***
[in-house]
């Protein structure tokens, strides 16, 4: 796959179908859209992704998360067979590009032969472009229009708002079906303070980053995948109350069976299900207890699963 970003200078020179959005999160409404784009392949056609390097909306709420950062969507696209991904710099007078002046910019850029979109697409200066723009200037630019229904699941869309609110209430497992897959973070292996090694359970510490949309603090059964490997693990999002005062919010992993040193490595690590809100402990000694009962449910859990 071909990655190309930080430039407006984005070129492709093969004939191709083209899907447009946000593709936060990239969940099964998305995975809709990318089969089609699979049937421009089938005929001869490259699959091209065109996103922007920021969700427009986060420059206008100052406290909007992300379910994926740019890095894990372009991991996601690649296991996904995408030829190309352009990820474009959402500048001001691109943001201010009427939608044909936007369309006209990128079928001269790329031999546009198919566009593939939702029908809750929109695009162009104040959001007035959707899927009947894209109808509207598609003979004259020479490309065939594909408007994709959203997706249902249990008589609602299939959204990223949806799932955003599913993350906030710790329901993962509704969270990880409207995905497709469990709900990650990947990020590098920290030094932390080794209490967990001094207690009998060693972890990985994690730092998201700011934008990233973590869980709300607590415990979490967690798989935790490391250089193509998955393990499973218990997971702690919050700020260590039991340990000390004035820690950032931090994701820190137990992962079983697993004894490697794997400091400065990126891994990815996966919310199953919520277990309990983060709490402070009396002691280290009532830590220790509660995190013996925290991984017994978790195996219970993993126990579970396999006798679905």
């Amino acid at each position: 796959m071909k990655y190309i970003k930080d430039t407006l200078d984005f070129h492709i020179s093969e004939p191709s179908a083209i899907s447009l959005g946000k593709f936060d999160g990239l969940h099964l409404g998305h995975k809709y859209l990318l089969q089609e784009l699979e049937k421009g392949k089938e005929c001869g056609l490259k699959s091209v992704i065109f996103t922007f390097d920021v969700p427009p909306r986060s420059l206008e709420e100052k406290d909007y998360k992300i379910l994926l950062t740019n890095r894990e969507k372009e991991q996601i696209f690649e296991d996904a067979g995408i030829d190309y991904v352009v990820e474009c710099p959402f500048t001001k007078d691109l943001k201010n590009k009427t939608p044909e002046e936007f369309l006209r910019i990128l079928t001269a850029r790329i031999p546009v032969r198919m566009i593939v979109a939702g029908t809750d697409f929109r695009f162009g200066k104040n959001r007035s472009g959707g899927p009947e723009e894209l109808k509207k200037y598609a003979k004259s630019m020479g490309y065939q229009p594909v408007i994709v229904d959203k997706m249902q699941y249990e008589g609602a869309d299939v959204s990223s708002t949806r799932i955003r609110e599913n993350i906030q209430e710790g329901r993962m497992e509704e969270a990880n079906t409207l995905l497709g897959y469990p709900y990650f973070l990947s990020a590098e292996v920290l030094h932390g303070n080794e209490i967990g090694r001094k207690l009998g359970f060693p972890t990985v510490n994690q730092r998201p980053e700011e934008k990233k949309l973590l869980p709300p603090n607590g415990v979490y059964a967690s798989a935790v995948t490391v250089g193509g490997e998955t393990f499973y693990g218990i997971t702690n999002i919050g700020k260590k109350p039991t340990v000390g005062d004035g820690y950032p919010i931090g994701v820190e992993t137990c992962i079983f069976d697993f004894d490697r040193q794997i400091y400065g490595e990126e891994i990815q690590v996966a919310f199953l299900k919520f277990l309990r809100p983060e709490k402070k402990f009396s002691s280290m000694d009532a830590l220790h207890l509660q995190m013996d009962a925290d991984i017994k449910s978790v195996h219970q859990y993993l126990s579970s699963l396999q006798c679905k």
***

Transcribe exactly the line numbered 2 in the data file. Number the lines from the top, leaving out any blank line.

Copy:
């Protein structure tokens, strides 16, 4: 796959179908859209992704998360067979590009032969472009229009708002079906303070980053995948109350069976299900207890699963 970003200078020179959005999160409404784009392949056609390097909306709420950062969507696209991904710099007078002046910019850029979109697409200066723009200037630019229904699941869309609110209430497992897959973070292996090694359970510490949309603090059964490997693990999002005062919010992993040193490595690590809100402990000694009962449910859990 071909990655190309930080430039407006984005070129492709093969004939191709083209899907447009946000593709936060990239969940099964998305995975809709990318089969089609699979049937421009089938005929001869490259699959091209065109996103922007920021969700427009986060420059206008100052406290909007992300379910994926740019890095894990372009991991996601690649296991996904995408030829190309352009990820474009959402500048001001691109943001201010009427939608044909936007369309006209990128079928001269790329031999546009198919566009593939939702029908809750929109695009162009104040959001007035959707899927009947894209109808509207598609003979004259020479490309065939594909408007994709959203997706249902249990008589609602299939959204990223949806799932955003599913993350906030710790329901993962509704969270990880409207995905497709469990709900990650990947990020590098920290030094932390080794209490967990001094207690009998060693972890990985994690730092998201700011934008990233973590869980709300607590415990979490967690798989935790490391250089193509998955393990499973218990997971702690919050700020260590039991340990000390004035820690950032931090994701820190137990992962079983697993004894490697794997400091400065990126891994990815996966919310199953919520277990309990983060709490402070009396002691280290009532830590220790509660995190013996925290991984017994978790195996219970993993126990579970396999006798679905």